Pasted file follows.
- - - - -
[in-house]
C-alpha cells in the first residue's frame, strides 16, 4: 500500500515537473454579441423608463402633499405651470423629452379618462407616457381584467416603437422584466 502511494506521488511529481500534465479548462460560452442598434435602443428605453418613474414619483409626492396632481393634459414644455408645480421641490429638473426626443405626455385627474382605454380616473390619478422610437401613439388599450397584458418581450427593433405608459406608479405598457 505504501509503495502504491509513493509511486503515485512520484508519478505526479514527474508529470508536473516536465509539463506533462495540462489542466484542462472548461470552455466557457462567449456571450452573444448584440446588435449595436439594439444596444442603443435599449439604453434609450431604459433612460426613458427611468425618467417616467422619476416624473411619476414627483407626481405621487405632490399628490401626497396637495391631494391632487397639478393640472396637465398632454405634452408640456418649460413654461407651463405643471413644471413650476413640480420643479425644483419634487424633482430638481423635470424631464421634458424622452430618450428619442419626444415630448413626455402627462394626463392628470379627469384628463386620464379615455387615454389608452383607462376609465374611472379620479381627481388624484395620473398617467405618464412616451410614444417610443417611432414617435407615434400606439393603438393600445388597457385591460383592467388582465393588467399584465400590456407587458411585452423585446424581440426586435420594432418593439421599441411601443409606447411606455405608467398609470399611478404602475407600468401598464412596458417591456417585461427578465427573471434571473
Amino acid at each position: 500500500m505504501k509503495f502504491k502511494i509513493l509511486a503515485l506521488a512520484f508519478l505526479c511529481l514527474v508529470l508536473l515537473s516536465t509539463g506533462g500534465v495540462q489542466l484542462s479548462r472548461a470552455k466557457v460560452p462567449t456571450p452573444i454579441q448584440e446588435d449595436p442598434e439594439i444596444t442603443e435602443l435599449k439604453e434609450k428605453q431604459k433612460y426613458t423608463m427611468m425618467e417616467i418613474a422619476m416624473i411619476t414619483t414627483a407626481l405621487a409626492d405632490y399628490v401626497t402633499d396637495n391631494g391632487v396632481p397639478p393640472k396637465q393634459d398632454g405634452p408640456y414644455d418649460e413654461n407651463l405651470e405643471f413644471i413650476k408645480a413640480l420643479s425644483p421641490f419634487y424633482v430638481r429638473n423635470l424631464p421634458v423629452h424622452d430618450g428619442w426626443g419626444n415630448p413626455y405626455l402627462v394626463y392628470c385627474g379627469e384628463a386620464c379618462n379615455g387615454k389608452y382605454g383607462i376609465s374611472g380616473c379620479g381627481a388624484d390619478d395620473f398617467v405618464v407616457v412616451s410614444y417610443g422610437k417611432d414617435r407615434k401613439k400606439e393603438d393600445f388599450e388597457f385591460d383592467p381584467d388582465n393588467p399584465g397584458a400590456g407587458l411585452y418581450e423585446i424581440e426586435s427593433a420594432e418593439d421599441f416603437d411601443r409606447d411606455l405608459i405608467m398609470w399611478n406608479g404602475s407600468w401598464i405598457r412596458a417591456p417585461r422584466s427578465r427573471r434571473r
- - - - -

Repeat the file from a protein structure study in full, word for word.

[in-house]
C-alpha cells in the first residue's frame, strides 16, 4: 500500500515537473454579441423608463402633499405651470423629452379618462407616457381584467416603437422584466 502511494506521488511529481500534465479548462460560452442598434435602443428605453418613474414619483409626492396632481393634459414644455408645480421641490429638473426626443405626455385627474382605454380616473390619478422610437401613439388599450397584458418581450427593433405608459406608479405598457 505504501509503495502504491509513493509511486503515485512520484508519478505526479514527474508529470508536473516536465509539463506533462495540462489542466484542462472548461470552455466557457462567449456571450452573444448584440446588435449595436439594439444596444442603443435599449439604453434609450431604459433612460426613458427611468425618467417616467422619476416624473411619476414627483407626481405621487405632490399628490401626497396637495391631494391632487397639478393640472396637465398632454405634452408640456418649460413654461407651463405643471413644471413650476413640480420643479425644483419634487424633482430638481423635470424631464421634458424622452430618450428619442419626444415630448413626455402627462394626463392628470379627469384628463386620464379615455387615454389608452383607462376609465374611472379620479381627481388624484395620473398617467405618464412616451410614444417610443417611432414617435407615434400606439393603438393600445388597457385591460383592467388582465393588467399584465400590456407587458411585452423585446424581440426586435420594432418593439421599441411601443409606447411606455405608467398609470399611478404602475407600468401598464412596458417591456417585461427578465427573471434571473
Amino acid at each position: 500500500m505504501k509503495f502504491k502511494i509513493l509511486a503515485l506521488a512520484f508519478l505526479c511529481l514527474v508529470l508536473l515537473s516536465t509539463g506533462g500534465v495540462q489542466l484542462s479548462r472548461a470552455k466557457v460560452p462567449t456571450p452573444i454579441q448584440e446588435d449595436p442598434e439594439i444596444t442603443e435602443l435599449k439604453e434609450k428605453q431604459k433612460y426613458t423608463m427611468m425618467e417616467i418613474a422619476m416624473i411619476t414619483t414627483a407626481l405621487a409626492d405632490y399628490v401626497t402633499d396637495n391631494g391632487v396632481p397639478p393640472k396637465q393634459d398632454g405634452p408640456y414644455d418649460e413654461n407651463l405651470e405643471f413644471i413650476k408645480a413640480l420643479s425644483p421641490f419634487y424633482v430638481r429638473n423635470l424631464p421634458v423629452h424622452d430618450g428619442w426626443g419626444n415630448p413626455y405626455l402627462v394626463y392628470c385627474g379627469e384628463a386620464c379618462n379615455g387615454k389608452y382605454g383607462i376609465s374611472g380616473c379620479g381627481a388624484d390619478d395620473f398617467v405618464v407616457v412616451s410614444y417610443g422610437k417611432d414617435r407615434k401613439k400606439e393603438d393600445f388599450e388597457f385591460d383592467p381584467d388582465n393588467p399584465g397584458a400590456g407587458l411585452y418581450e423585446i424581440e426586435s427593433a420594432e418593439d421599441f416603437d411601443r409606447d411606455l405608459i405608467m398609470w399611478n406608479g404602475s407600468w401598464i405598457r412596458a417591456p417585461r422584466s427578465r427573471r434571473r